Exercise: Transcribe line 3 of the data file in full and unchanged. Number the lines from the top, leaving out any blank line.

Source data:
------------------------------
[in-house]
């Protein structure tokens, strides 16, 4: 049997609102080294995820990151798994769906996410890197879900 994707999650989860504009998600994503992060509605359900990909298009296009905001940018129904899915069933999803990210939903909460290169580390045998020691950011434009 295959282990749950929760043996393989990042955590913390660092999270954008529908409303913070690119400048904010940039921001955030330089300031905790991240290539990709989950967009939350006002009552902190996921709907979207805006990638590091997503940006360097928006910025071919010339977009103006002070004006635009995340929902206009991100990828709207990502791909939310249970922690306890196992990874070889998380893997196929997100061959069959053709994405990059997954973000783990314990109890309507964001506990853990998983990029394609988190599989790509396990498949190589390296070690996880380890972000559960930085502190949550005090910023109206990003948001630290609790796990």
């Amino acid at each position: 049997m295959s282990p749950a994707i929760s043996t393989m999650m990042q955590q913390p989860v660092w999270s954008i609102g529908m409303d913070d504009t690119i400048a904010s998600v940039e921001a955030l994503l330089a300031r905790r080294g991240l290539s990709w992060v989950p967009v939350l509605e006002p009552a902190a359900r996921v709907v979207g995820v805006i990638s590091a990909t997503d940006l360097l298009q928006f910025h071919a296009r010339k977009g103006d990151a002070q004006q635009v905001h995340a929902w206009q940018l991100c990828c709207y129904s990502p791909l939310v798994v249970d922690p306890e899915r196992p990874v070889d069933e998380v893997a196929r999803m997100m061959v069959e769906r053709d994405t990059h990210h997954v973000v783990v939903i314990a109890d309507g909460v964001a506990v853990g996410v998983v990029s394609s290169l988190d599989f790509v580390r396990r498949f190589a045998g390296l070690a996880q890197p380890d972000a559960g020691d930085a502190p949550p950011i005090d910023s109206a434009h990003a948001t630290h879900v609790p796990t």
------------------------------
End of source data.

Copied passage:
């Amino acid at each position: 049997m295959s282990p749950a994707i929760s043996t393989m999650m990042q955590q913390p989860v660092w999270s954008i609102g529908m409303d913070d504009t690119i400048a904010s998600v940039e921001a955030l994503l330089a300031r905790r080294g991240l290539s990709w992060v989950p967009v939350l509605e006002p009552a902190a359900r996921v709907v979207g995820v805006i990638s590091a990909t997503d940006l360097l298009q928006f910025h071919a296009r010339k977009g103006d990151a002070q004006q635009v905001h995340a929902w206009q940018l991100c990828c709207y129904s990502p791909l939310v798994v249970d922690p306890e899915r196992p990874v070889d069933e998380v893997a196929r999803m997100m061959v069959e769906r053709d994405t990059h990210h997954v973000v783990v939903i314990a109890d309507g909460v964001a506990v853990g996410v998983v990029s394609s290169l988190d599989f790509v580390r396990r498949f190589a045998g390296l070690a996880q890197p380890d972000a559960g020691d930085a502190p949550p950011i005090d910023s109206a434009h990003a948001t630290h879900v609790p796990t």